There’s a saying that “it’s not the tool, it’s the artist.” In the case of FL Studio, though, you could argue that the tool helped shape the artists just as much as the artists helped popularise the tool. Despite its modest beginnings in Europe’s bureaucratic heart, FL Studio – formerly known as FruityLoops – became the defining music software of the ‘00s. In the UK it was integral to the development of grime and dubstep – and elsewhere it has been a technological driver in hyper-localised scenes such as The Netherlands’ Afro-Caribbean bubbling and Mexico’s tribal guarachero. Even hip hop owes a debt to FL Studio, as the software enables the productions of Academy alumni Hudson Mohawke, Hit-Boy, Lex Luger and 9th Wonder.
FruityLoops is an unlikely success story. It originates with a company called Image-Line, whose early software offerings included Porntris – an adult version of Tetris. That all changed when they hired a French developer by the name of Didier Dambrin. Despite having no musical training and little interest in making music, in 1997 he developed FruityLoops 1.0 as a MIDI-only step sequencer. Inspired by the Hammerhead Rhythm Station, an emulation of the TR-909 drum machine, and Rebirth 338, an early software synthesiser, FruityLoops was an attempt at merging the two into something new. Image-Line wasn’t sure what to do with Dambin’s creation but once they shared it with the world, people figured it out. Days after the demo was made available on the company’s website, the servers crashed under the weight of demand.
Keeping the simple and addictive interface that had made 1.0 a hit, FL soon evolved away from MIDI and towards audio. Dambrin was convinced that audio-generating music software would soon overtake MIDI-based ones and as such he credits FL’s early success to timing. Though FL didn’t start out as a sequencer, he noticed people were using it as such and so Image-Line soon added sequencing and a sample-based drum machine to the package, two cornerstones of its enduring success.
The software arrived at a crucial time when internet connectivity was helping to democratise music making. FL’s availability as a demo on download.com, as well as through early peer-to-peer sharing networks like Kaaza, meant that word of mouth was enough to turn more and more people onto it. For Dambrin, piracy “is what it is.” He acknowledges that it’s a form of advertisement and that he can’t “throw a stone at anyone” because he became a programmer thanks to early piracy. “No one should pay for software if they can’t even buy food, and I assume those that use it seriously enough will end up buying it.”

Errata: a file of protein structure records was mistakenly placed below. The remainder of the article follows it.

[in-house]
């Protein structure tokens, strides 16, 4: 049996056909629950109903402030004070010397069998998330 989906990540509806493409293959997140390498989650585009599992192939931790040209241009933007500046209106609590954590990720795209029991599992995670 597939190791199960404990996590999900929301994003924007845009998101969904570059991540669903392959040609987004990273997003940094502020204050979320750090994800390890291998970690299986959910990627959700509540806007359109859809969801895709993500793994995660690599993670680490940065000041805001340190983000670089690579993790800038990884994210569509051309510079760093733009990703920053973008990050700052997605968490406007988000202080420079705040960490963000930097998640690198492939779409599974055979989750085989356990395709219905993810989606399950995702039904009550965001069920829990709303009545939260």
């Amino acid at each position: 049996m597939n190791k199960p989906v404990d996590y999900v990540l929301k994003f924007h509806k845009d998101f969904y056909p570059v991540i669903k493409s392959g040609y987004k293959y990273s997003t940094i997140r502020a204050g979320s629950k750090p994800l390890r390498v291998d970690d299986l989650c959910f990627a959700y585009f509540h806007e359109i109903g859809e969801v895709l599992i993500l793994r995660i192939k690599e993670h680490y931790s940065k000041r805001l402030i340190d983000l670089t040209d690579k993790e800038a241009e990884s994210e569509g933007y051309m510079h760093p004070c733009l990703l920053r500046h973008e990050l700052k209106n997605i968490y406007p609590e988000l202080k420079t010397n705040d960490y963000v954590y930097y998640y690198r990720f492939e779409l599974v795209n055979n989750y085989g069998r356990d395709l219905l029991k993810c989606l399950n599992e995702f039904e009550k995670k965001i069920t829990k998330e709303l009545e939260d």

[FL] is like water, and other software is more like blocks of wood sliding all over each other.
The free software was a boon to aspiring hip hop producers. MPCs, the workhorses of hip hop, remained an expensive proposition while FL’s step sequencer offered an inexpensive solution with its sample-based drum machine. For Grammy Award-winning producer 9th Wonder it was a no-brainer. He compares the situation to the one that forced inner city youths to transform turntables from record players to music-making machines.
Another fundamental appeal of FL has been its playful quality. At a time when Pro Tools was still seen as an industry standard for Digital Audio Workstations along with Cubase and Logic, FL Studio uncomplicated DAWs for the masses. Dambrin credits the ease of use to the development team’s lack of musical knowledge. Los Angeles rapper and producer Jonwayne likens its interface to “water,” with other production software feeling “more like blocks of wood sliding all over each other.”
Grime producer Darq E Freaker says that at his school “everyone had FruityLoops on their computers at home and making tunes was more like a game.” In fact, producers often came to FL by way of actual video games, having spent hours on games like Music Creation For The Playstation in the early 2000s. Hudson Mohawke, Skream and Jonwayne all graduated from Playstation loop-making to FL.
Considering Image-Line’s origins in games, I wondered if that element of the software was perhaps intentional. Dambrin is quick to dismiss the idea, though he admits that the graphics of the software perhaps maintained a video game feel. (Hudson Mohawke once referred to his surprise at how widespread use of the software was because he’d long assumed it to be “a toy program.”) Whatever the reason, FL owes a lot of its success to its game-like qualities. Not only was music-making democratised in the ‘00s, the centuries-old ways of how music was learnt and composed were upended by a generation of kids that had grown up with video games.
As long as there are 12-year-old kids turning on their mum’s PC with a cracked version of FruityLoops making their own DIY sound, there’s grime.
Despite the ever-changing landscape of music software, FL doesn’t seem to be going away either. In 2014, London MC Skepta claimed that “as long as there are 12-year-old kids turning on their mum’s PC with a cracked version of FruityLoops making their own DIY sound, there’s grime.” Its low entry point maintains its hold on young producers wanting to make music quickly. Over the past decade and a half, FL Studio has gone from powering underground mutations to mainstream EDM with the likes of Deadmau5, Afrojack and Avicii as some of its best known “power users.”
Eighteen years on from its accidental birth, FL Studio remains an important and widely used DAW, an enduring musical tool for the millennial generation. The only other software in that time to create similar disruption is Ableton Live. And while Live can, and is, used to make music in the studio, it’s most often credited with a radical change in how electronic music is performed in a live setting. As such, when we think back to the software that revolutionised music in the early 21st century, it’s clear that FL Studio is one of the tools that transformed how music is made.